Justice Roche agreed with counsel Mballow that the accused persons need not have met physically or directly communicated for a charge of conspiracy to succeed.

She however said the criminal design must be common to all the accused persons and that there must still be evidence of some acts between the accused persons from which it can be reasonably deduced or inferred that they had a common design and agreed to pursue a criminal act.

Justice Roche said indeed, such deduction or inference may be collected from collateral circumstances and thus a charge of conspiracy would largely depend on circumstantial evidence to be successful.

Justice Roche further said in this case, there is no evidence of any acts by the parties overtly or covertly at any time suggesting a common design or agreement to commit economic crime.

She said the allegation by counsel Mballow that the accused persons deliberately absented themselves to facilitate the commission of offences by their staff is not supported by the evidence.

“The evidence is that the 2nd accused was on leave of absence and outside the jurisdiction, while the 1st accused was in the jurisdiction where he was absent or late most of the time, which was not reported as unusual or strange on his part to show an orchestration or common design. Indeed, Ousman M. Bah (PW4) said it was normal to sign for the accused persons and that they signed on behalf of the accused persons to ensure that the work carried on in their absence, which he said was what obtained during the tenures of the accused person’s predecessors,” she said.

Justice Roche said Sharad Birdhichand Sarda Vs State of Maharashtra (1984) (4) 166, the Supreme Court of India held that a case based on circumstantial evidence should satisfy the following test: the circumstances from which the conclusion of guilt is to be drawn must be fully established, the facts so established should be consistent only with the hypothesis of the guilt of the accused, that is to say, they should not be explainable on any other hypothesis, except that the accused is guilty and that the circumstances should be conclusive and tendency etc.

Justice Roche said such circumstantial evidence is not before the court and that there is no evidence that Ousman M. Bah (PW4) and any other staff who signed or release product in the absence of the accused persons were involved in any authorised or criminal acts in the absence of the accused persons.

“They did not say that they had any agreement with the accused persons to commit any offence, or that the accused persons had an agreement or common purpose to commit any offence. I remind myself that the staff themselves Lamin Touray, (PW2) and Ousman M. Bah, (PW4) confirmed to the court under cross-examination that they discharged their duties as per normal in the absence of the accused persons.

“Also no OMC reported impropriety in their supply/release of product on negative balance, no personal earnings or benefits by the accused from any transaction was reported, and no verified audited accounts pointing to the guilt of the accused persons were produced before the court,” she said.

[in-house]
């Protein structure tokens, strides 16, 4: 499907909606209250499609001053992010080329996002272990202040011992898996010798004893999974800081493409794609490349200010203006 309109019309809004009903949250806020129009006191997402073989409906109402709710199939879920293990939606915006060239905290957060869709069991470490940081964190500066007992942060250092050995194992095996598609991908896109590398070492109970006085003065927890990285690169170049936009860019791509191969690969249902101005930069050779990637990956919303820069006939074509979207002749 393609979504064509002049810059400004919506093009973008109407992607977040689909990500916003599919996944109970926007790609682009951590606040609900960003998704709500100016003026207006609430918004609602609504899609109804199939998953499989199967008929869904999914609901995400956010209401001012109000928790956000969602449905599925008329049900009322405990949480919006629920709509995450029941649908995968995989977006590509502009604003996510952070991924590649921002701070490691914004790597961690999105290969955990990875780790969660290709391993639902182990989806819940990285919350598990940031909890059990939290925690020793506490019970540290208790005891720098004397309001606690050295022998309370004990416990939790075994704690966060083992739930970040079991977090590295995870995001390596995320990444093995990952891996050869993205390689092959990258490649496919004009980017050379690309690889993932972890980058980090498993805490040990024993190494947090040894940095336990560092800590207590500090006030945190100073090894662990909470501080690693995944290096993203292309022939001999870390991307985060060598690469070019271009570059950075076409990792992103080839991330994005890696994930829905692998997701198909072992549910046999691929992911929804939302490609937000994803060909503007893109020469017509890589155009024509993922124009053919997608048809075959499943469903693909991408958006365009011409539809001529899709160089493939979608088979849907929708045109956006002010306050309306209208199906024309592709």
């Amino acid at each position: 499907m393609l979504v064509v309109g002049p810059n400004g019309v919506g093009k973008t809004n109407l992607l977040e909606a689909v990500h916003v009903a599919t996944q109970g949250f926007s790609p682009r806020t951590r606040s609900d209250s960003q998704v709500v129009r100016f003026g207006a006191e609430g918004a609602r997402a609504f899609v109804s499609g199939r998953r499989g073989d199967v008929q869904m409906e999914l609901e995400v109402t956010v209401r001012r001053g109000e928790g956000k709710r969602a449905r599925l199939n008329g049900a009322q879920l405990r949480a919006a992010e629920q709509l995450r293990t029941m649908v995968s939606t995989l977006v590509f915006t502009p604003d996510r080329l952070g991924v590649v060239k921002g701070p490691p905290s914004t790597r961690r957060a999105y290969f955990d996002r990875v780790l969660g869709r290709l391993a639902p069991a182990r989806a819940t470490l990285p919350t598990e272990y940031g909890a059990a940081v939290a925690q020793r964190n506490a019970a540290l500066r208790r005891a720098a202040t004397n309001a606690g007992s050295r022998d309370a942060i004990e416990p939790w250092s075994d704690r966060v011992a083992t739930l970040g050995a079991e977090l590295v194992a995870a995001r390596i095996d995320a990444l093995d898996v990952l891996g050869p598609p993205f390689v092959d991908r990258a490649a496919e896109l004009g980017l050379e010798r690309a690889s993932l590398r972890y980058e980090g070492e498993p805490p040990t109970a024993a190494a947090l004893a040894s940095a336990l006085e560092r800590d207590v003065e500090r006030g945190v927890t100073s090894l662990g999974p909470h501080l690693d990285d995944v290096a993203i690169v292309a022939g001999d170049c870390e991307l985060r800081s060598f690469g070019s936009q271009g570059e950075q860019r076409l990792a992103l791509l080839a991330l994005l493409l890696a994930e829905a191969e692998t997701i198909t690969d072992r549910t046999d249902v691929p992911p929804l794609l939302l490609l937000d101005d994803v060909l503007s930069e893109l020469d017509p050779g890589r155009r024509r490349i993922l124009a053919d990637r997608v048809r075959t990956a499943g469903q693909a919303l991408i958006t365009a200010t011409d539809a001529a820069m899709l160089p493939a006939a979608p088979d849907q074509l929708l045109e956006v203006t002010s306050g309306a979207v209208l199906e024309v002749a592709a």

Justice Roche said what was before the court was merely suspicion and impermissible speculation or inference, for there is no evidence of any statement, or conduct of any of the accused persons expressed or implied suggesting an agreement to commit economic crimes between them as per count 1.

The Judge stressed that the danger of impermissible speculations or inferences in the framing of criminal charges and in the prosecution of criminal cases, is that they could lead to skewed creativity, and hence oppression at the expense of fundamental constitutional rights and the rule of law in general.

She said in Onagoruwa Vs State supra as was ably cited by defence counsel, it was at 32, that the criminal law outlaws suspicion in the guilt determining process, and that the:

“State of being suspected or the imagining of something without evidence, or on slander cannot be a basis for criminal responsibility, even at the stage of establishing a prima facie case.”

Justice Roche said it has already been held that there was no prima facie evidence that the accused persons had intention to commit economic crimes.

She said therefore, naturally, there is no prima facie evidence that they had a common crime even, if they acted together in which there was no evidence that they did due to the absence of the required quality of circumstantial evidence.

“Thus, again, the element of the offence is missing from the evidence. So that there is no prima facie evidence that the accused persons conspired to commit economic crimes. There is no prima facie evidence from which it can be reasonably deduced or inferred that the accused persons conspired to commit economic crimes. Under the circumstances, the accused persons are hereby discharged and acquitted on count 1,” Justice Roche ruled on 28th July 2022.

Count 1 is one of the eight counts levelled against Saihou Drammeh, (1st Accused) and Lamin Gassama (2nd accused) in their maiden court appearance at the High Court in Banjul on 4th April 2022 presided over by Justice Haddy Roche.

Their arraignment followed their arrest regarding their alleged involvement in the alleged corruption, malpractices and the missing of fuel products worth USD 20 million at the depot.